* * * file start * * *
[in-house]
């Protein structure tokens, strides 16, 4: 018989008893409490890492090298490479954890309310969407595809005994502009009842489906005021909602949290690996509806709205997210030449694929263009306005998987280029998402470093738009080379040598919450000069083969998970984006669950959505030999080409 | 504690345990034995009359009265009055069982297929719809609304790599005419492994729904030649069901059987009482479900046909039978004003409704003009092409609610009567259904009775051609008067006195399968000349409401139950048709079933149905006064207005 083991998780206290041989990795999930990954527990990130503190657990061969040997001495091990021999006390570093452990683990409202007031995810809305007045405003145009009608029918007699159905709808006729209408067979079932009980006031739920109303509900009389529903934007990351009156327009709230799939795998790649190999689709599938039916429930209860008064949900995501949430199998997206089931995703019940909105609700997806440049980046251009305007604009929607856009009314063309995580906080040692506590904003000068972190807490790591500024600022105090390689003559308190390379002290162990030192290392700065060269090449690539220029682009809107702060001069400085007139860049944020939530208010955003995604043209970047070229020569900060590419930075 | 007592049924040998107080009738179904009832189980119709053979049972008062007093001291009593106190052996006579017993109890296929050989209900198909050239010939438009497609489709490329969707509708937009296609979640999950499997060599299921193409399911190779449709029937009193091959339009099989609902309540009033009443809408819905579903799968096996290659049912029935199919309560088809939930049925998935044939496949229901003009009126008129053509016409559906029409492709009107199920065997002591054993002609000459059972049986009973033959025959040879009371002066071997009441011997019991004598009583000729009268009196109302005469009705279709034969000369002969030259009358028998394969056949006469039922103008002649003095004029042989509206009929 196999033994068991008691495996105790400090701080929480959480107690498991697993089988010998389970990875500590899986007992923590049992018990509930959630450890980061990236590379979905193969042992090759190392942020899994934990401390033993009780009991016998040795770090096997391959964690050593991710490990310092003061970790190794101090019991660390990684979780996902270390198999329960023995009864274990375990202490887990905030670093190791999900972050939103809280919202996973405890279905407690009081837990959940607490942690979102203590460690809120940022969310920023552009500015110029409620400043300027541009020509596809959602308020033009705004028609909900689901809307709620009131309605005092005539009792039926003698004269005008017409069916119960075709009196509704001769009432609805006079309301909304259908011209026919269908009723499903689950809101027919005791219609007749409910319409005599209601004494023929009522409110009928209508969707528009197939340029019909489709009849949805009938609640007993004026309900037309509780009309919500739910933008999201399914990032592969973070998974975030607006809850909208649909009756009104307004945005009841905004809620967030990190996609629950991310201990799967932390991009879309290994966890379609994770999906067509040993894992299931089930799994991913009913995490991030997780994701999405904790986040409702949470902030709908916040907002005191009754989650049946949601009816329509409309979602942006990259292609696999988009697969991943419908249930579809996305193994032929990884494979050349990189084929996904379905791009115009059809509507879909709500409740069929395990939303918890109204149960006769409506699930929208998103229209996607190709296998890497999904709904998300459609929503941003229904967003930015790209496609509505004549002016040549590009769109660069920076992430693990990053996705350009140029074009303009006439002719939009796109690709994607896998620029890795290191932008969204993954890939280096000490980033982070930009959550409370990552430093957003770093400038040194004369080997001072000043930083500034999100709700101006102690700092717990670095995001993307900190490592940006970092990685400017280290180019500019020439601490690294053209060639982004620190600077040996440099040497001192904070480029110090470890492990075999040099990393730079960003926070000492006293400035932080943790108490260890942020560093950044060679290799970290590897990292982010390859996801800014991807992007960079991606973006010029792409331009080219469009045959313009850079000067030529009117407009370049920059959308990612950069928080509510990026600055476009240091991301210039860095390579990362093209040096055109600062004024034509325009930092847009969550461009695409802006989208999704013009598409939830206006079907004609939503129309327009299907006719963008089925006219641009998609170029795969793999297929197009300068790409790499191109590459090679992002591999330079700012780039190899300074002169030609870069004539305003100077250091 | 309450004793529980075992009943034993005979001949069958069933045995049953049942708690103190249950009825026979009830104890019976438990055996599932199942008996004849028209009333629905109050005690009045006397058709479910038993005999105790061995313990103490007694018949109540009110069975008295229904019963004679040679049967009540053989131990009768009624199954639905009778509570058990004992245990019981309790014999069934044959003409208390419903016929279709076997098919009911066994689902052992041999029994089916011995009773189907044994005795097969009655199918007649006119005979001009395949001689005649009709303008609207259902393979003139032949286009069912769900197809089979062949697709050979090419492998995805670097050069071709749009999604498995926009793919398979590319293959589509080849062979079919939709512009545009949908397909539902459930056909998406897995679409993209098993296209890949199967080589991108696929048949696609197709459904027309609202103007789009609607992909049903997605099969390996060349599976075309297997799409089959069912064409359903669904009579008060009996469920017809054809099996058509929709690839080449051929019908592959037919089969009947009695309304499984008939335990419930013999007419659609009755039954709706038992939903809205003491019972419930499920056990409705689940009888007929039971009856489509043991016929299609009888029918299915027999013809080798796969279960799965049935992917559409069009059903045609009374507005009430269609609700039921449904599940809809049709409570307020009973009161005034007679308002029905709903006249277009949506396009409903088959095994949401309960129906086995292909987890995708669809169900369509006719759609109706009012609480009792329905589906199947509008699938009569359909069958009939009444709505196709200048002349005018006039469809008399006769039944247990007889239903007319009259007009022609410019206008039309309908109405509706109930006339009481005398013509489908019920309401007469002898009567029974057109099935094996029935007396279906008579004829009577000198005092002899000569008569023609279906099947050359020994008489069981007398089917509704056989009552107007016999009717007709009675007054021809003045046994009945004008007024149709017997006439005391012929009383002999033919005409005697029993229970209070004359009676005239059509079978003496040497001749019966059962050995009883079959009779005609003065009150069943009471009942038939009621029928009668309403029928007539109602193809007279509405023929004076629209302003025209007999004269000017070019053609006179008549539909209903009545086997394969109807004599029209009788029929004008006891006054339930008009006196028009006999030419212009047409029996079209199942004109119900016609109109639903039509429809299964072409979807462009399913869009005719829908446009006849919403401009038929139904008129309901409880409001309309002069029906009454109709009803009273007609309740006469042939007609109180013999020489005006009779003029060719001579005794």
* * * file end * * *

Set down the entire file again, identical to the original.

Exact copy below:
[in-house]
């Protein structure tokens, strides 16, 4: 018989008893409490890492090298490479954890309310969407595809005994502009009842489906005021909602949290690996509806709205997210030449694929263009306005998987280029998402470093738009080379040598919450000069083969998970984006669950959505030999080409 | 504690345990034995009359009265009055069982297929719809609304790599005419492994729904030649069901059987009482479900046909039978004003409704003009092409609610009567259904009775051609008067006195399968000349409401139950048709079933149905006064207005 083991998780206290041989990795999930990954527990990130503190657990061969040997001495091990021999006390570093452990683990409202007031995810809305007045405003145009009608029918007699159905709808006729209408067979079932009980006031739920109303509900009389529903934007990351009156327009709230799939795998790649190999689709599938039916429930209860008064949900995501949430199998997206089931995703019940909105609700997806440049980046251009305007604009929607856009009314063309995580906080040692506590904003000068972190807490790591500024600022105090390689003559308190390379002290162990030192290392700065060269090449690539220029682009809107702060001069400085007139860049944020939530208010955003995604043209970047070229020569900060590419930075 | 007592049924040998107080009738179904009832189980119709053979049972008062007093001291009593106190052996006579017993109890296929050989209900198909050239010939438009497609489709490329969707509708937009296609979640999950499997060599299921193409399911190779449709029937009193091959339009099989609902309540009033009443809408819905579903799968096996290659049912029935199919309560088809939930049925998935044939496949229901003009009126008129053509016409559906029409492709009107199920065997002591054993002609000459059972049986009973033959025959040879009371002066071997009441011997019991004598009583000729009268009196109302005469009705279709034969000369002969030259009358028998394969056949006469039922103008002649003095004029042989509206009929 196999033994068991008691495996105790400090701080929480959480107690498991697993089988010998389970990875500590899986007992923590049992018990509930959630450890980061990236590379979905193969042992090759190392942020899994934990401390033993009780009991016998040795770090096997391959964690050593991710490990310092003061970790190794101090019991660390990684979780996902270390198999329960023995009864274990375990202490887990905030670093190791999900972050939103809280919202996973405890279905407690009081837990959940607490942690979102203590460690809120940022969310920023552009500015110029409620400043300027541009020509596809959602308020033009705004028609909900689901809307709620009131309605005092005539009792039926003698004269005008017409069916119960075709009196509704001769009432609805006079309301909304259908011209026919269908009723499903689950809101027919005791219609007749409910319409005599209601004494023929009522409110009928209508969707528009197939340029019909489709009849949805009938609640007993004026309900037309509780009309919500739910933008999201399914990032592969973070998974975030607006809850909208649909009756009104307004945005009841905004809620967030990190996609629950991310201990799967932390991009879309290994966890379609994770999906067509040993894992299931089930799994991913009913995490991030997780994701999405904790986040409702949470902030709908916040907002005191009754989650049946949601009816329509409309979602942006990259292609696999988009697969991943419908249930579809996305193994032929990884494979050349990189084929996904379905791009115009059809509507879909709500409740069929395990939303918890109204149960006769409506699930929208998103229209996607190709296998890497999904709904998300459609929503941003229904967003930015790209496609509505004549002016040549590009769109660069920076992430693990990053996705350009140029074009303009006439002719939009796109690709994607896998620029890795290191932008969204993954890939280096000490980033982070930009959550409370990552430093957003770093400038040194004369080997001072000043930083500034999100709700101006102690700092717990670095995001993307900190490592940006970092990685400017280290180019500019020439601490690294053209060639982004620190600077040996440099040497001192904070480029110090470890492990075999040099990393730079960003926070000492006293400035932080943790108490260890942020560093950044060679290799970290590897990292982010390859996801800014991807992007960079991606973006010029792409331009080219469009045959313009850079000067030529009117407009370049920059959308990612950069928080509510990026600055476009240091991301210039860095390579990362093209040096055109600062004024034509325009930092847009969550461009695409802006989208999704013009598409939830206006079907004609939503129309327009299907006719963008089925006219641009998609170029795969793999297929197009300068790409790499191109590459090679992002591999330079700012780039190899300074002169030609870069004539305003100077250091 | 309450004793529980075992009943034993005979001949069958069933045995049953049942708690103190249950009825026979009830104890019976438990055996599932199942008996004849028209009333629905109050005690009045006397058709479910038993005999105790061995313990103490007694018949109540009110069975008295229904019963004679040679049967009540053989131990009768009624199954639905009778509570058990004992245990019981309790014999069934044959003409208390419903016929279709076997098919009911066994689902052992041999029994089916011995009773189907044994005795097969009655199918007649006119005979001009395949001689005649009709303008609207259902393979003139032949286009069912769900197809089979062949697709050979090419492998995805670097050069071709749009999604498995926009793919398979590319293959589509080849062979079919939709512009545009949908397909539902459930056909998406897995679409993209098993296209890949199967080589991108696929048949696609197709459904027309609202103007789009609607992909049903997605099969390996060349599976075309297997799409089959069912064409359903669904009579008060009996469920017809054809099996058509929709690839080449051929019908592959037919089969009947009695309304499984008939335990419930013999007419659609009755039954709706038992939903809205003491019972419930499920056990409705689940009888007929039971009856489509043991016929299609009888029918299915027999013809080798796969279960799965049935992917559409069009059903045609009374507005009430269609609700039921449904599940809809049709409570307020009973009161005034007679308002029905709903006249277009949506396009409903088959095994949401309960129906086995292909987890995708669809169900369509006719759609109706009012609480009792329905589906199947509008699938009569359909069958009939009444709505196709200048002349005018006039469809008399006769039944247990007889239903007319009259007009022609410019206008039309309908109405509706109930006339009481005398013509489908019920309401007469002898009567029974057109099935094996029935007396279906008579004829009577000198005092002899000569008569023609279906099947050359020994008489069981007398089917509704056989009552107007016999009717007709009675007054021809003045046994009945004008007024149709017997006439005391012929009383002999033919005409005697029993229970209070004359009676005239059509079978003496040497001749019966059962050995009883079959009779005609003065009150069943009471009942038939009621029928009668309403029928007539109602193809007279509405023929004076629209302003025209007999004269000017070019053609006179008549539909209903009545086997394969109807004599029209009788029929004008006891006054339930008009006196028009006999030419212009047409029996079209199942004109119900016609109109639903039509429809299964072409979807462009399913869009005719829908446009006849919403401009038929139904008129309901409880409001309309002069029906009454109709009803009273007609309740006469042939007609109180013999020489005006009779003029060719001579005794």